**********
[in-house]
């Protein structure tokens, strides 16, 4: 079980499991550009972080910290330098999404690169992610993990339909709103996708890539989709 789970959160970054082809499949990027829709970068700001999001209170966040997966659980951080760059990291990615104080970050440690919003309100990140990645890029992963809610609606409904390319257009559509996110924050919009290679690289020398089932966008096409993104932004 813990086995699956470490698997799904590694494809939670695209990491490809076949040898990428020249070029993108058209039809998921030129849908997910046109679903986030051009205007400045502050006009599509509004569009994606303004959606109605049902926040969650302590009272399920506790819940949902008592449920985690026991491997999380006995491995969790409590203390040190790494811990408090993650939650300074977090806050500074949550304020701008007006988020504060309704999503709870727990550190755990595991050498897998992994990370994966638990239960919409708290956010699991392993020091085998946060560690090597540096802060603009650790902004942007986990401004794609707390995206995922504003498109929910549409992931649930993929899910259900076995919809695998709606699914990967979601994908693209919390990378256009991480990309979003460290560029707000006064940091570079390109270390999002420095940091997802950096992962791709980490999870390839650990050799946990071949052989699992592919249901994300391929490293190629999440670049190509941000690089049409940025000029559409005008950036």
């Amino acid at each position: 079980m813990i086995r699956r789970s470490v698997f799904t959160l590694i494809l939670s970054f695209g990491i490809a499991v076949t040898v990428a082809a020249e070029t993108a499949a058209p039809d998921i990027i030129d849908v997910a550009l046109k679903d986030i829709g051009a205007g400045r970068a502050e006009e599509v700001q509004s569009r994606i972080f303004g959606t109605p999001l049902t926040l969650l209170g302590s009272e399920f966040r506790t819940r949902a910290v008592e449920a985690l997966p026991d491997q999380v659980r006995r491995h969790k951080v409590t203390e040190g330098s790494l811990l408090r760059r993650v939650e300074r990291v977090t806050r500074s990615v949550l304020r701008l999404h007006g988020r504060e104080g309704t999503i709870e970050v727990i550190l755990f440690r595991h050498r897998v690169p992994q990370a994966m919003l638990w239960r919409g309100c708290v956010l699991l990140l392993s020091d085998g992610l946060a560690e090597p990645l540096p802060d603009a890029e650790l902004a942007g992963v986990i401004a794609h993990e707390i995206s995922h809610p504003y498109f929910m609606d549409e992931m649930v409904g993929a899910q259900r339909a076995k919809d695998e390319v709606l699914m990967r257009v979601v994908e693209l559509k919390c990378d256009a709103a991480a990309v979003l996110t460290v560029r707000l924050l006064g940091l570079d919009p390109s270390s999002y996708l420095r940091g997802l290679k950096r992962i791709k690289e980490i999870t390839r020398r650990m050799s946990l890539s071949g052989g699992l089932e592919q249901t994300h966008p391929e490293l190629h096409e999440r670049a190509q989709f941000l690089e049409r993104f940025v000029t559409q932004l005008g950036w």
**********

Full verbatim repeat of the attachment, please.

[in-house]
């Protein structure tokens, strides 16, 4: 079980499991550009972080910290330098999404690169992610993990339909709103996708890539989709 789970959160970054082809499949990027829709970068700001999001209170966040997966659980951080760059990291990615104080970050440690919003309100990140990645890029992963809610609606409904390319257009559509996110924050919009290679690289020398089932966008096409993104932004 813990086995699956470490698997799904590694494809939670695209990491490809076949040898990428020249070029993108058209039809998921030129849908997910046109679903986030051009205007400045502050006009599509509004569009994606303004959606109605049902926040969650302590009272399920506790819940949902008592449920985690026991491997999380006995491995969790409590203390040190790494811990408090993650939650300074977090806050500074949550304020701008007006988020504060309704999503709870727990550190755990595991050498897998992994990370994966638990239960919409708290956010699991392993020091085998946060560690090597540096802060603009650790902004942007986990401004794609707390995206995922504003498109929910549409992931649930993929899910259900076995919809695998709606699914990967979601994908693209919390990378256009991480990309979003460290560029707000006064940091570079390109270390999002420095940091997802950096992962791709980490999870390839650990050799946990071949052989699992592919249901994300391929490293190629999440670049190509941000690089049409940025000029559409005008950036």
């Amino acid at each position: 079980m813990i086995r699956r789970s470490v698997f799904t959160l590694i494809l939670s970054f695209g990491i490809a499991v076949t040898v990428a082809a020249e070029t993108a499949a058209p039809d998921i990027i030129d849908v997910a550009l046109k679903d986030i829709g051009a205007g400045r970068a502050e006009e599509v700001q509004s569009r994606i972080f303004g959606t109605p999001l049902t926040l969650l209170g302590s009272e399920f966040r506790t819940r949902a910290v008592e449920a985690l997966p026991d491997q999380v659980r006995r491995h969790k951080v409590t203390e040190g330098s790494l811990l408090r760059r993650v939650e300074r990291v977090t806050r500074s990615v949550l304020r701008l999404h007006g988020r504060e104080g309704t999503i709870e970050v727990i550190l755990f440690r595991h050498r897998v690169p992994q990370a994966m919003l638990w239960r919409g309100c708290v956010l699991l990140l392993s020091d085998g992610l946060a560690e090597p990645l540096p802060d603009a890029e650790l902004a942007g992963v986990i401004a794609h993990e707390i995206s995922h809610p504003y498109f929910m609606d549409e992931m649930v409904g993929a899910q259900r339909a076995k919809d695998e390319v709606l699914m990967r257009v979601v994908e693209l559509k919390c990378d256009a709103a991480a990309v979003l996110t460290v560029r707000l924050l006064g940091l570079d919009p390109s270390s999002y996708l420095r940091g997802l290679k950096r992962i791709k690289e980490i999870t390839r020398r650990m050799s946990l890539s071949g052989g699992l089932e592919q249901t994300h966008p391929e490293l190629h096409e999440r670049a190509q989709f941000l690089e049409r993104f940025v000029t559409q932004l005008g950036w």